SA's hard-fought democracy continues to battle the effects of its own character

The constitution's true power is questioned. /Daniel Born
The constitution's true power is questioned. /Daniel Born

South Africa is hailed as having one of the best constitutions in the world. In some ways the post-apartheid euphoria about our ethical about turn still lingers as we learn who we are.

The contestation of law and justice is something we exercise proudly as a slight of our draconian past. It can never be said that the constitution is underutilised, but for all its exercise, what can it really achieve? What has really changed for all that this inspiring beacon of human rights should have enabled?

When the constitution was drafted, there was a negotiation that still considered the interests of our former oppressors (except for a few allies) as a form of fairness.

Because white people were not excluded from negotiations aimed at building what would be a new African society, a fair amount of what is now a constitutional democracy has the interests of former oppressors built into it.

To refer to an earlier column, I asked where we think all the prejudice and hatred went after the end of apartheid. Surely it did not evaporate into thin air. No, the oppression of black people, for many reasons, remains in the interests of white people in this country and the neo-liberal approach to transformation we have adopted simply puts the final nail in that coffin.

SA's democracy continues to battle the effects of its own character in that the social cohesion it has tried to forge through black forgiveness for white arrogance consumes itself in a never-ending cycle of disillusionment. Many people have lamented the fact that forgiveness was given before an apology came and that little has changed the apartheid-engineered poverty of black people, least of all the acclaimed constitution.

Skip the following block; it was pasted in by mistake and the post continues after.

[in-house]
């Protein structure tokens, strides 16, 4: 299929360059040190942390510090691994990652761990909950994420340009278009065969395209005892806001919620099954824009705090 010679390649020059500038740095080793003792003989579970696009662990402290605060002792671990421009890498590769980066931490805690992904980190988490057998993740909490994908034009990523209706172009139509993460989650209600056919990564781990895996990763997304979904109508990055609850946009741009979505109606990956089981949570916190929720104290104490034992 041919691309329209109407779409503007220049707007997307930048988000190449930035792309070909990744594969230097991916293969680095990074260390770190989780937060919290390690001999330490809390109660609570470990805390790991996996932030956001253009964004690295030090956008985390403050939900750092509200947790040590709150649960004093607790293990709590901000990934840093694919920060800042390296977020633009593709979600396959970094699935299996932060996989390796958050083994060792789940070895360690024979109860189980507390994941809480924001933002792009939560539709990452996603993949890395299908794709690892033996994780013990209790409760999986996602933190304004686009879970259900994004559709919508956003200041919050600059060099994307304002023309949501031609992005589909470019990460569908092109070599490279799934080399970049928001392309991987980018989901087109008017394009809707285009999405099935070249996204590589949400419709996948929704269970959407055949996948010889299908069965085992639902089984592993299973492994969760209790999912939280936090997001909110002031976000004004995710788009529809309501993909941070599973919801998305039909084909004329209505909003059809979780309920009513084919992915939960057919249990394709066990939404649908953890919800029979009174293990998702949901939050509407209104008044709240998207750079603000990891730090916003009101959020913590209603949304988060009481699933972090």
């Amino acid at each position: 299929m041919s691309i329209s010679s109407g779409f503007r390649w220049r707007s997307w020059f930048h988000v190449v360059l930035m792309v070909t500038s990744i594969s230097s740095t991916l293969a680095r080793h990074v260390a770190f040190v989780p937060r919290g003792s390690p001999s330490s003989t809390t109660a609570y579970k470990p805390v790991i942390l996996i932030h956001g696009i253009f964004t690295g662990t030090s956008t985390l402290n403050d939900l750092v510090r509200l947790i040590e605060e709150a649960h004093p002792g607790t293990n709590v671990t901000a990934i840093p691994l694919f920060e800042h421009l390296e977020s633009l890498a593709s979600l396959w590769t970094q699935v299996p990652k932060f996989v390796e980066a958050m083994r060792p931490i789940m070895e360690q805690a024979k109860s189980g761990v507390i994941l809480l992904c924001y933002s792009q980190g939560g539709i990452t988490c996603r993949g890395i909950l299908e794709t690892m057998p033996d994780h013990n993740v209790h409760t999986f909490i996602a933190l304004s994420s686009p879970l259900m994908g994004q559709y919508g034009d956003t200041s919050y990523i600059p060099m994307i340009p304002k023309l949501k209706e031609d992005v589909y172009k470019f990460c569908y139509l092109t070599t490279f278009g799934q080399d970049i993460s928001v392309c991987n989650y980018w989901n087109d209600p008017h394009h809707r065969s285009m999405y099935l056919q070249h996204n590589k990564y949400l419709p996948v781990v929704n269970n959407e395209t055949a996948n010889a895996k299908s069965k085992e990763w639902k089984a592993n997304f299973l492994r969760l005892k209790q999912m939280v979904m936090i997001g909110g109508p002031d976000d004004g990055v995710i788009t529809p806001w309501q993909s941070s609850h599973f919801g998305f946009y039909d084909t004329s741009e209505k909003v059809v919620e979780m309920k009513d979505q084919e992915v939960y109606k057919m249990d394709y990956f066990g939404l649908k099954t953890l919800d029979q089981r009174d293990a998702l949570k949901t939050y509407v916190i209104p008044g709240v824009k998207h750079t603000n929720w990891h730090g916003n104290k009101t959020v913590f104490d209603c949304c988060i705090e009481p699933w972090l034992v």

Whiteness still occupies the privileged position it always has. The mechanics of the society we have built remains that of the society we are said to have defeated and, in that way, we have simply rebranded an oppressive system to appear more palatable.

We enjoy the demise of petty apartheid by utilising public space unlimitedly, visiting places we've previously been denied of, but the grand scheme that excluded black people from citizenship remains intact.

The ideological and material systems we currently navigate are our apartheid inheritances - a reality that is criminal in itself. We are stuck with a constitutional democracy built on the oppression it was meant to remedy, which raises valid questions around what we have democratised. It may very well be that we have democratised oppression and diffused it throughout society as our own personal quirks.

Democracy failed to remedy inequality and in so doing placed those who retained their ill-gotten privilege in the same positions of power they always occupied.

The privilege and licence to oppress became a status symbol that one earns on merit. We now find ourselves aspiring to rule over people, in one way or another.

Yes, it can be said that the constitution remains the supreme law of the country and as such makes recommendations for correction of social ills, but the solution is always remedial. A society as traumatised as ours would have benefitted from some foresight dictating primary interventions for social behavioural issues that were inevitable.

An entirely new intersectional system, which is inherently black, queer, feminist and disability- centred would tend to the needs of every citizen. Ironically, though these ideologies centre the liberation of marginalised identities, they are about equality, which is something that scares those in power.

We must remember that none of the freedoms we have today were achieved by placating the fears of those in power.

Revolution must prevail as often as it is beckoned by injustice.

Jamil F Khan is a PhD Critical Diversity Studies candidate

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